February 10, 2022
SINGAPORE – A package that will be rolled out to cushion the impact of the impending goods and services tax (GST) hike is set to cover about 10 times the extra amount some families will spend, said Finance Minister Lawrence Wong on Wednesday (Feb 9).
He was addressing people’s concerns that the cost of living may go up with the tax increase, which is needed to raise additional revenue for Singapore’s growing healthcare and social needs.
Mr Wong pledged that there will be a comprehensive set of measures that will offset the increase for lower- and middle-income households as well as retirees, including permanent enhancements to the GST Voucher scheme.
His video message comes amid prices rising steadily in Singapore, with core inflation hitting an eight-year high of 2.1 per cent in December, up from 1.6 per cent in November.
As groceries and utilities bills soar, some have raised concerns that the planned GST hike of two percentage points, from 7 per cent to 9 per cent, will drive up prices.
Giving a better idea of how the $6 billion Assurance Package that is meant to offset the increase will work, Mr Wong said that a couple with two children and earning $5,000 a month will receive around $6,500 in benefits under the package.
This works out to about 10 times the extra GST that they will have to pay each year, he added in the video posted to his social media accounts.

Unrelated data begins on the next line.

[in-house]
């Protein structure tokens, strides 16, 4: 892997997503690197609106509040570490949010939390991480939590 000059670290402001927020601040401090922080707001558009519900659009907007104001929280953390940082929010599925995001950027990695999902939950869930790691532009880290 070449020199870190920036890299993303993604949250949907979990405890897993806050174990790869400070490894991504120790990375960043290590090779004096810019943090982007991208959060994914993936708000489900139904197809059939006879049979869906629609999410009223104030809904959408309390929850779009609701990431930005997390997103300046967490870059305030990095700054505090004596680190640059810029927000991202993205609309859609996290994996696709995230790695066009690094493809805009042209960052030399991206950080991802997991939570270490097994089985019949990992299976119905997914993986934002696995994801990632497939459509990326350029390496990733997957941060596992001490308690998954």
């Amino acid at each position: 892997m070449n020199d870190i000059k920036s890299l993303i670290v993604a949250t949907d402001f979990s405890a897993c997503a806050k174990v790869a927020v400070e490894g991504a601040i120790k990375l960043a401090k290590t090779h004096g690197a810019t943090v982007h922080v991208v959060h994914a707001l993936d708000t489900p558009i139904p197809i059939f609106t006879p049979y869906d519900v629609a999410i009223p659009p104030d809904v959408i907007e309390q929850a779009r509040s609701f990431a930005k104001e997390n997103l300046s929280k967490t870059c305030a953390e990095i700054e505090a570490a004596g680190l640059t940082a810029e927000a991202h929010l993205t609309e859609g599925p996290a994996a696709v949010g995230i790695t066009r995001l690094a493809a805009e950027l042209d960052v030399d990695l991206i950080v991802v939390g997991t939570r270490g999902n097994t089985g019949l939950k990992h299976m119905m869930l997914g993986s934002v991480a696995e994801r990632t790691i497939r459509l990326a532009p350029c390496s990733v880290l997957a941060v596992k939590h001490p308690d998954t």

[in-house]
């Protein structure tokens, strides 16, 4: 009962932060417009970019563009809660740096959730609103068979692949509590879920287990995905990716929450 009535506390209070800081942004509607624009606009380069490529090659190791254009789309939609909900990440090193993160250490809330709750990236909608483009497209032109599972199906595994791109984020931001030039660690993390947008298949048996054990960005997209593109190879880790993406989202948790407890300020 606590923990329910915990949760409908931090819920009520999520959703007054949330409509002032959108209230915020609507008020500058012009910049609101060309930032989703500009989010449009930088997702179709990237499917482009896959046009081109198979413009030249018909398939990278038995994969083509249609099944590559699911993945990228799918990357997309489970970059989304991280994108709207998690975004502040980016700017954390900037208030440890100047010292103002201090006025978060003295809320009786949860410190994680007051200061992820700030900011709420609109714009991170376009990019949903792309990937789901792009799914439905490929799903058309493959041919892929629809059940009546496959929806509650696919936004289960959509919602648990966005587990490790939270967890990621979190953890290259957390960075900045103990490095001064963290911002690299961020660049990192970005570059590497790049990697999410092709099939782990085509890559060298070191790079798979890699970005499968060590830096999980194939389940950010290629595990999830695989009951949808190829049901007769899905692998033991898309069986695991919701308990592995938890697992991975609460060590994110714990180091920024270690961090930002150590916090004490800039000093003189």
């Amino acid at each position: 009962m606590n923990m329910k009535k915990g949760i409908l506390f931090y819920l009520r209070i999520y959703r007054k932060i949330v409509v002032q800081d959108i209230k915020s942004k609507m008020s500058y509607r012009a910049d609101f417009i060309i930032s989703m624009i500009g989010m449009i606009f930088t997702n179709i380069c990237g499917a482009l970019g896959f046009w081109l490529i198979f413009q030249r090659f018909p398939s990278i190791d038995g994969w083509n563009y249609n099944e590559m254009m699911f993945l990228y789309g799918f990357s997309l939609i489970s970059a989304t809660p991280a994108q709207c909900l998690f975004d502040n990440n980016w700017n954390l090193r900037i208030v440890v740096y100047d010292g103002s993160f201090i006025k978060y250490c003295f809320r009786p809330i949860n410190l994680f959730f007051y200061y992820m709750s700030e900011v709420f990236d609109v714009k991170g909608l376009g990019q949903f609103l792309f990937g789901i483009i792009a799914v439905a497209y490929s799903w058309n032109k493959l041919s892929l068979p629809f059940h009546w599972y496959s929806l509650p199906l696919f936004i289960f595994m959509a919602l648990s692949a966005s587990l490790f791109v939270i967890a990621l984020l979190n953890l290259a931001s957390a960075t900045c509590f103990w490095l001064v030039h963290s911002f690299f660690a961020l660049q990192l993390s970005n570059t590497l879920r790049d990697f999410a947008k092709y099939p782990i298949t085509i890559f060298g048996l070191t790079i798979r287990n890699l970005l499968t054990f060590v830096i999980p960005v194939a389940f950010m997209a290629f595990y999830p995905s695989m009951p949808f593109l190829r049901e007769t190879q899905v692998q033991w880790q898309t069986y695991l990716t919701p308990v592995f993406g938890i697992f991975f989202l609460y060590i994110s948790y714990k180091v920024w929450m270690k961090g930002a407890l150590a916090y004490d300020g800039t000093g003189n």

Besides these transitional offset measures, the Government will also permanently enhance the GST voucher scheme, introduced in 2012 to offset some of the cash outlays as well as medical and utilities expenses of lower-income Singaporeans, he said.
He added that he would share more details in the Budget statement on Feb 18.
The GST hike was first announced in 2018 and the Government has said that it will have to be implemented by 2025.
Prime Minister Lee Hsien Loong said in his New Year message this year that the Government will have to start “moving” on it, with Singapore’s economy recovering from the Covid-19 pandemic.
Reiterating a point made when the GST hike was first announced in 2018, Mr Wong said that it will bring in the additional revenue that Singapore needs to take better care of its elderly and pay for growing healthcare needs.
“Singapore is now at a critical turning point. We are still seeing through the pandemic today. At the same time, we are working hard to build a better Singapore for tomorrow,” he added.
“To do so, we will need to invest more in our people and social infrastructure. The GST increase will help generate the revenue we need for this purpose.”
Singapore’s healthcare expenditure is set to hit $59.1 billion in 2030, up from $20.7 billion in 2018. And the proportion of those aged 65 and older will make up 25 per cent of the population by 2030, up from 17.6 per cent currently.
In the 2020/21 financial year, the Government collected $10.3 billion in GST, accounting for 21 per cent of the Government’s tax revenue. It was the largest contributor after corporate income tax at 33 per cent and individual income tax at 26 per cent.
With the two percentage point increase, GST could overtake individual income tax as the second-highest contributor to the coffers.
Mr Wong, who will deliver the Budget statement on Feb 18, said: “When I was growing up, my mother taught me the importance of financial prudence to live within our means and take care of those around us.
“These values continue to guide me, and I’m sure they resonate with many of you.”